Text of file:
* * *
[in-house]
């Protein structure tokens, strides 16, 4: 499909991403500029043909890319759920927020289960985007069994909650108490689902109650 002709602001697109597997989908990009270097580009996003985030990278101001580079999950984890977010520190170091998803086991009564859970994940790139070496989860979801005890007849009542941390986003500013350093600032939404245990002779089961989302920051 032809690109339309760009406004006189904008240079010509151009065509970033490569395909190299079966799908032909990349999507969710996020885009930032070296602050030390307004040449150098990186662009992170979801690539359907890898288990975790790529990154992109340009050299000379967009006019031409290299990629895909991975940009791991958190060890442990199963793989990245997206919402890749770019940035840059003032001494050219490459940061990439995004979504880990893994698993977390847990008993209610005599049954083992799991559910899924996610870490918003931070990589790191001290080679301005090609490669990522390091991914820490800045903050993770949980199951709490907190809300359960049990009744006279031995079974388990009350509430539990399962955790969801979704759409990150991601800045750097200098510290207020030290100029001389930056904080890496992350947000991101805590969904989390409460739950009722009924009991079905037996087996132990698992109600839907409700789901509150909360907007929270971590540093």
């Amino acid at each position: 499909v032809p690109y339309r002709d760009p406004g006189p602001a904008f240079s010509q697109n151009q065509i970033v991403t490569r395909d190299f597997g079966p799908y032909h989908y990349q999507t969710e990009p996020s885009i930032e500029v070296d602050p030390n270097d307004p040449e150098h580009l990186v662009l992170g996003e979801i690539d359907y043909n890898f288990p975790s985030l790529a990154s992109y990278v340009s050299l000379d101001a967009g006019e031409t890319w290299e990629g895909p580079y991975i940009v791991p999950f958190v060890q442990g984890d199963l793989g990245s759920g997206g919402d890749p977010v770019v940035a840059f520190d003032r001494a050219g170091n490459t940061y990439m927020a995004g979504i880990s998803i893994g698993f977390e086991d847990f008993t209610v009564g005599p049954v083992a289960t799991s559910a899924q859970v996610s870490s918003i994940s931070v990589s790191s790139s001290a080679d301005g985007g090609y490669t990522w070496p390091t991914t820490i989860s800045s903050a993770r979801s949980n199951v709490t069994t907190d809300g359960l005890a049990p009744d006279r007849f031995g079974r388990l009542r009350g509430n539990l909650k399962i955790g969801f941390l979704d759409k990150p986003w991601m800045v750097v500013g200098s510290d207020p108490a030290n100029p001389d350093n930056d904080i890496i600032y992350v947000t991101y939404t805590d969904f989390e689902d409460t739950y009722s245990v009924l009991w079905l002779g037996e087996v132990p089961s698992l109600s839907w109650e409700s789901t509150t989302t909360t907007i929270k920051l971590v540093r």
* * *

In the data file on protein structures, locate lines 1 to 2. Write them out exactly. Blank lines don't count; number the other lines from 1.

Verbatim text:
[in-house]
């Protein structure tokens, strides 16, 4: 499909991403500029043909890319759920927020289960985007069994909650108490689902109650 002709602001697109597997989908990009270097580009996003985030990278101001580079999950984890977010520190170091998803086991009564859970994940790139070496989860979801005890007849009542941390986003500013350093600032939404245990002779089961989302920051 032809690109339309760009406004006189904008240079010509151009065509970033490569395909190299079966799908032909990349999507969710996020885009930032070296602050030390307004040449150098990186662009992170979801690539359907890898288990975790790529990154992109340009050299000379967009006019031409290299990629895909991975940009791991958190060890442990199963793989990245997206919402890749770019940035840059003032001494050219490459940061990439995004979504880990893994698993977390847990008993209610005599049954083992799991559910899924996610870490918003931070990589790191001290080679301005090609490669990522390091991914820490800045903050993770949980199951709490907190809300359960049990009744006279031995079974388990009350509430539990399962955790969801979704759409990150991601800045750097200098510290207020030290100029001389930056904080890496992350947000991101805590969904989390409460739950009722009924009991079905037996087996132990698992109600839907409700789901509150909360907007929270971590540093």